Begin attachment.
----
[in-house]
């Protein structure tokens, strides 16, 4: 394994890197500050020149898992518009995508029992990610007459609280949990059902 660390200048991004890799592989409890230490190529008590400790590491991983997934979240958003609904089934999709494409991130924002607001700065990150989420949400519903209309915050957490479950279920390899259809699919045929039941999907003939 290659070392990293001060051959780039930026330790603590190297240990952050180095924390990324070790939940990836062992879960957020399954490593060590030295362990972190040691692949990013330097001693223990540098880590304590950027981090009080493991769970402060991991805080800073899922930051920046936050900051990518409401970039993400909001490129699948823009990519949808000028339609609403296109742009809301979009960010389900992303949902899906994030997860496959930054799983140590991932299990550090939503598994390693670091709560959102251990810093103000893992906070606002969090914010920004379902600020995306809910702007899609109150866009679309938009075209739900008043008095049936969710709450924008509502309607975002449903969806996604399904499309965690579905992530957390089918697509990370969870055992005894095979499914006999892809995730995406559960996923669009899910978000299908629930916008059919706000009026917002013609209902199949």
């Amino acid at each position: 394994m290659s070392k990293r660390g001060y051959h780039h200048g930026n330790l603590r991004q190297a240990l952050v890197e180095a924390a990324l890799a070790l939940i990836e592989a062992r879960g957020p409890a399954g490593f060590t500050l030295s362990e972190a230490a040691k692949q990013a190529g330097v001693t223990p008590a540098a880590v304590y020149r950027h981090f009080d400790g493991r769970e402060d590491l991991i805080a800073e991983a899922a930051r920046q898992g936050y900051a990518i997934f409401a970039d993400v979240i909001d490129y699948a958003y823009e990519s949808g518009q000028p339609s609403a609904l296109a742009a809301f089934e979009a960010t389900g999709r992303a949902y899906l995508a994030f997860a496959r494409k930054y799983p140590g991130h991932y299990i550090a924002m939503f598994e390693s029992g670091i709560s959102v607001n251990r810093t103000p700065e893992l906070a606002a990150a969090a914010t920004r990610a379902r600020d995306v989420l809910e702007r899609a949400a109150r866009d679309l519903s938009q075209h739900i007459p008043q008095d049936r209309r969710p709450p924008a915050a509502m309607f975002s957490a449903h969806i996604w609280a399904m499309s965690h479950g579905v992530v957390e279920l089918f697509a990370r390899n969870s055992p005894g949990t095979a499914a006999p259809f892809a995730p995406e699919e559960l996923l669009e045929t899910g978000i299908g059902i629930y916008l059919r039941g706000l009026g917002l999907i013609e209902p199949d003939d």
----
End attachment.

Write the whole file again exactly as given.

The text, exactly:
[in-house]
């Protein structure tokens, strides 16, 4: 394994890197500050020149898992518009995508029992990610007459609280949990059902 660390200048991004890799592989409890230490190529008590400790590491991983997934979240958003609904089934999709494409991130924002607001700065990150989420949400519903209309915050957490479950279920390899259809699919045929039941999907003939 290659070392990293001060051959780039930026330790603590190297240990952050180095924390990324070790939940990836062992879960957020399954490593060590030295362990972190040691692949990013330097001693223990540098880590304590950027981090009080493991769970402060991991805080800073899922930051920046936050900051990518409401970039993400909001490129699948823009990519949808000028339609609403296109742009809301979009960010389900992303949902899906994030997860496959930054799983140590991932299990550090939503598994390693670091709560959102251990810093103000893992906070606002969090914010920004379902600020995306809910702007899609109150866009679309938009075209739900008043008095049936969710709450924008509502309607975002449903969806996604399904499309965690579905992530957390089918697509990370969870055992005894095979499914006999892809995730995406559960996923669009899910978000299908629930916008059919706000009026917002013609209902199949």
């Amino acid at each position: 394994m290659s070392k990293r660390g001060y051959h780039h200048g930026n330790l603590r991004q190297a240990l952050v890197e180095a924390a990324l890799a070790l939940i990836e592989a062992r879960g957020p409890a399954g490593f060590t500050l030295s362990e972190a230490a040691k692949q990013a190529g330097v001693t223990p008590a540098a880590v304590y020149r950027h981090f009080d400790g493991r769970e402060d590491l991991i805080a800073e991983a899922a930051r920046q898992g936050y900051a990518i997934f409401a970039d993400v979240i909001d490129y699948a958003y823009e990519s949808g518009q000028p339609s609403a609904l296109a742009a809301f089934e979009a960010t389900g999709r992303a949902y899906l995508a994030f997860a496959r494409k930054y799983p140590g991130h991932y299990i550090a924002m939503f598994e390693s029992g670091i709560s959102v607001n251990r810093t103000p700065e893992l906070a606002a990150a969090a914010t920004r990610a379902r600020d995306v989420l809910e702007r899609a949400a109150r866009d679309l519903s938009q075209h739900i007459p008043q008095d049936r209309r969710p709450p924008a915050a509502m309607f975002s957490a449903h969806i996604w609280a399904m499309s965690h479950g579905v992530v957390e279920l089918f697509a990370r390899n969870s055992p005894g949990t095979a499914a006999p259809f892809a995730p995406e699919e559960l996923l669009e045929t899910g978000i299908g059902i629930y916008l059919r039941g706000l009026g917002l999907i013609e209902p199949d003939d």